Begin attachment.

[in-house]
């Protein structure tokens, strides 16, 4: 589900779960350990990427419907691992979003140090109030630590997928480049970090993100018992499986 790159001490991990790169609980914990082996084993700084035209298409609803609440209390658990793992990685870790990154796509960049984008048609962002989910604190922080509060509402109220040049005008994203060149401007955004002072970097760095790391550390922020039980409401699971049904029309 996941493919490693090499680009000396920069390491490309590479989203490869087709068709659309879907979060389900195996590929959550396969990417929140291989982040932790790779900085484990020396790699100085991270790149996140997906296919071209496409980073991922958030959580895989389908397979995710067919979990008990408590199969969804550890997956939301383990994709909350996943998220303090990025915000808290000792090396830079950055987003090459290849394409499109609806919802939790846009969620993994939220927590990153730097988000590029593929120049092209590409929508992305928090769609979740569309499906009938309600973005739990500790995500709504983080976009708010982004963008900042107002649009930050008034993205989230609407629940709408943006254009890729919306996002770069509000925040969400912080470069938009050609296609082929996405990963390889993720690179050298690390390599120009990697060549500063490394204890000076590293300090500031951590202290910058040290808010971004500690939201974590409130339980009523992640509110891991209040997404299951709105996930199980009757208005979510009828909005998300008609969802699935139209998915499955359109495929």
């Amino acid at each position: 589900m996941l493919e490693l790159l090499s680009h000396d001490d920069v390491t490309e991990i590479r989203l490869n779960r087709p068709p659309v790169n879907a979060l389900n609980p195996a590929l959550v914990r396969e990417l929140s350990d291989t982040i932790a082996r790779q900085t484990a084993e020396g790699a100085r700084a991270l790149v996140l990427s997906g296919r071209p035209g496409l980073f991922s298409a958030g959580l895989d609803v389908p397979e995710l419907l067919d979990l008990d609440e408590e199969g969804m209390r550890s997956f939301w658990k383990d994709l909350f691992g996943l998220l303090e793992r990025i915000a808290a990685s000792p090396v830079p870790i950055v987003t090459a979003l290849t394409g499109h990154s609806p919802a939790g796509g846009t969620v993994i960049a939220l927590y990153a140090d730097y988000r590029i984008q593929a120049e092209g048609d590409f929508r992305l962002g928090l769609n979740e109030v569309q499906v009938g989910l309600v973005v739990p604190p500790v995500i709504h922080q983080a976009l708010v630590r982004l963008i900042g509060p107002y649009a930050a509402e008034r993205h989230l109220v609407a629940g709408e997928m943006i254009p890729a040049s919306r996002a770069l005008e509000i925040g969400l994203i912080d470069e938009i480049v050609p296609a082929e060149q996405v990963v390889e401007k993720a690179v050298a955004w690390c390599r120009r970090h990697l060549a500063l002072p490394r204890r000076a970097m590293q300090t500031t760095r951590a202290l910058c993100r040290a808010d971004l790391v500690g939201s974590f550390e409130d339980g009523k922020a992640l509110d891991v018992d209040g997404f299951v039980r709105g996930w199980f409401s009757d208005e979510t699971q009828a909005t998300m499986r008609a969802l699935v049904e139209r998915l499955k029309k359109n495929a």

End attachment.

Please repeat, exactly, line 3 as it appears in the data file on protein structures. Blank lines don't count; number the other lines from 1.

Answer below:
């Amino acid at each position: 589900m996941l493919e490693l790159l090499s680009h000396d001490d920069v390491t490309e991990i590479r989203l490869n779960r087709p068709p659309v790169n879907a979060l389900n609980p195996a590929l959550v914990r396969e990417l929140s350990d291989t982040i932790a082996r790779q900085t484990a084993e020396g790699a100085r700084a991270l790149v996140l990427s997906g296919r071209p035209g496409l980073f991922s298409a958030g959580l895989d609803v389908p397979e995710l419907l067919d979990l008990d609440e408590e199969g969804m209390r550890s997956f939301w658990k383990d994709l909350f691992g996943l998220l303090e793992r990025i915000a808290a990685s000792p090396v830079p870790i950055v987003t090459a979003l290849t394409g499109h990154s609806p919802a939790g796509g846009t969620v993994i960049a939220l927590y990153a140090d730097y988000r590029i984008q593929a120049e092209g048609d590409f929508r992305l962002g928090l769609n979740e109030v569309q499906v009938g989910l309600v973005v739990p604190p500790v995500i709504h922080q983080a976009l708010v630590r982004l963008i900042g509060p107002y649009a930050a509402e008034r993205h989230l109220v609407a629940g709408e997928m943006i254009p890729a040049s919306r996002a770069l005008e509000i925040g969400l994203i912080d470069e938009i480049v050609p296609a082929e060149q996405v990963v390889e401007k993720a690179v050298a955004w690390c390599r120009r970090h990697l060549a500063l002072p490394r204890r000076a970097m590293q300090t500031t760095r951590a202290l910058c993100r040290a808010d971004l790391v500690g939201s974590f550390e409130d339980g009523k922020a992640l509110d891991v018992d209040g997404f299951v039980r709105g996930w199980f409401s009757d208005e979510t699971q009828a909005t998300m499986r008609a969802l699935v049904e139209r998915l499955k029309k359109n495929a």